Saturday, February 22, 2014

To Hell and Back

Just a small preface here before I start.  This entry in the blog are memories of my journey that I personally do not have. These memories came entirely from Lea Ann. It all centers around eight to ten hours on the third day after my surgery that I do not remember at all. She and I talked about it over dinner out the other night.  We are over a year out from these memories and they still move her. Rather massively I might add. She teared up and would not look at me much of the time that she was telling me about this. From what I heard, I'm rather glad I don't remember it, but more than that... I wish I had not put her through it. No one deserves that. Please understand that this post may be a little smaller than the previous ones. After seeing how much it moved Lea Ann, I didn't want to continue to dredge up old and painful memories for her. I can only imagine that if it still moves her this much now, how it must have been that day for her. Just made me love her all that much more (which I was not aware was even possible).

Having said that...  Here we go.

Monday, January 28, 2013... Still in ICU. Lea Ann had been staying there every night since the surgery. She would not leave other than to go home and shower and get a change of clothes, then come right back. I had been sleeping a lot which is typical.  The ICU nurse actually told Lea Ann that the third day is usually the worst based on his (it was a male nurse that day) experience.  He had been doing this for many years. He was very right. That day my body decided to go haywire. At first my blood pressure shot through the roof... To the tune of 270/180 at several points that day. That pulled in the nurse and a few of doctors. Medication was administered via IV and soon the bottom dropped completely out of the BP...  To the tune of 80/55 and maybe even lower than that, but my heart rate then started skyrocketing 160...170...180...and my oxygen saturation was not budging much sitting in the mid 70's and that was with oxygen. Plus the lung that had been deflated had not re-inflated properly and was only flowing MAYBE 50% of normal. Most people saturate at 97 to 100% while on oxygen. Apparently that day I was not most people.  More doctors, more medication. BP is back up, respiration down, saturation still down, heart rate jumping all over the place. Lea Ann is there with a note pad trying to write down everything, including the doctor's names, so she can look on-line later to see what they were doing... Finally she gave up.  Too much happening too fast. When I was awake, which I do not remember at all, I was apparently complaining about chest pain. Well duh. Maybe that stress test I had the day before the initial surgery date was a good thing after all. I was not lucid for very long pretty much that whole day. At one point there were 12 different doctors in that ICU room and each of them were saying, "give him this" and "give him that," but the meds were being fed into me so quickly that nothing really had a chance to take effect before the next one was introduced. They also had a crash cart sitting immediately outside my door... Just in case. The doctors kept giving orders to give this or that medication and finally the nurse stood up and basically said, "NO!  Enough. He hasn't had a chance to react to anything he has been given." As they say, too many cooks in the kitchen spoils the soup. In this case *I* was the soup. Apparently the doctors agreed with the nurse and decided to monitor me and slow down on the counter-measures to allow my body to react.  The nurse turned to Lea Ann and told her, "We will get him through this. Together. I promise you that we will have him stabilized before my shift ends." She was also told that the last medication they gave me "...ALWAYS works.  In the 19 years I have been doing this I've never seen it fail." Guess what? It failed. Why do I always have to be the one that is different and not do the usual? The doctors and nurse kept working. As the day went on, there were more issues but they did slowly get them all under control, and by the grace of God and their skills, and Lea Ann's being there for me all the time, I was stable by the time the nurse's shift ended. Lea Ann says, and I quote, "That nurse saved your life." That is a truth that she will take with her in her heart forever.  As will I.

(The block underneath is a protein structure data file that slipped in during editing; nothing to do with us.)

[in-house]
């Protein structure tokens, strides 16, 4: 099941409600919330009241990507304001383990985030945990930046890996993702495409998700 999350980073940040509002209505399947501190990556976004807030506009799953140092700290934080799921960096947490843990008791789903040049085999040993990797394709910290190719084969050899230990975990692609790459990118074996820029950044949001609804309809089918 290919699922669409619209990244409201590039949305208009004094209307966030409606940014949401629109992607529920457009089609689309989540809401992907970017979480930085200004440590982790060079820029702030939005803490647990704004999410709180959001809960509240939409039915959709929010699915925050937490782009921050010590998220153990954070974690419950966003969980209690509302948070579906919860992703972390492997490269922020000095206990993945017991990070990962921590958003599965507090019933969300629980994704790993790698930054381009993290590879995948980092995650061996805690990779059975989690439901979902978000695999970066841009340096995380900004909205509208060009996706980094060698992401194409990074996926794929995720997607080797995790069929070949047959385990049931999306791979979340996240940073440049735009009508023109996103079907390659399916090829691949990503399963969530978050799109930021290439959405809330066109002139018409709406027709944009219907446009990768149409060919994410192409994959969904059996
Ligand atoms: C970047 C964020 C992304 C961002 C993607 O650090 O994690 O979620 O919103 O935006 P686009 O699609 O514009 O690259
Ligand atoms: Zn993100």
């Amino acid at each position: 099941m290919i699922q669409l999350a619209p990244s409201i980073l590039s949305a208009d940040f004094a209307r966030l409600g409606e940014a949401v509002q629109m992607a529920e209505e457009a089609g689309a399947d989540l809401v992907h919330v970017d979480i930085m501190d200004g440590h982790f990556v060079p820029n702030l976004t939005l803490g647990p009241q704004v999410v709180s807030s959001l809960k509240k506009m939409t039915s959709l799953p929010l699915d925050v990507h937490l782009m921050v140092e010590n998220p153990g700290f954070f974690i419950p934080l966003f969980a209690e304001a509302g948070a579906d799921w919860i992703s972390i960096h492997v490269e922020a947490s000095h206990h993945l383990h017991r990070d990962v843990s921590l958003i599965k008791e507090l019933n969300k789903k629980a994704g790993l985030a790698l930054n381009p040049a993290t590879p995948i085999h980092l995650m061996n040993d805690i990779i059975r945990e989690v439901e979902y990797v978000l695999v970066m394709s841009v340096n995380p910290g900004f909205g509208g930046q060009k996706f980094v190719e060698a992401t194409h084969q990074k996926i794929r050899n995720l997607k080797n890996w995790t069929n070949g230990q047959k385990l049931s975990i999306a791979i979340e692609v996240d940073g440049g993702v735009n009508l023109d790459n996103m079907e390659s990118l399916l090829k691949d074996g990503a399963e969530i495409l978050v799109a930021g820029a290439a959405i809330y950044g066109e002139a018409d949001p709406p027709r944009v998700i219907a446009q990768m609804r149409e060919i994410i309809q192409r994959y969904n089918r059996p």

Had I known that this happened I would have gone in search of that nurse, given him huge bear hug and a smile and thanked him, not from the bottom of my heart, but from the bottom of my feet to the top of... I can't think of anything high enough. I KNOW Lea Ann did that for us both, but still. He was my nurse only twice the entire time I was in ICU.  Apparently those were the days I needed him the most.  We both did. I thank God for him every night since I found out.

Now Lea Ann is away for a few days, so my next entry may not be until later this coming week or over the weekend. I like to run these by her to allow her to fill in holes I may have, and to add anything I missed.  I just hope the rest is not as painful to her as this was.

See you all next time.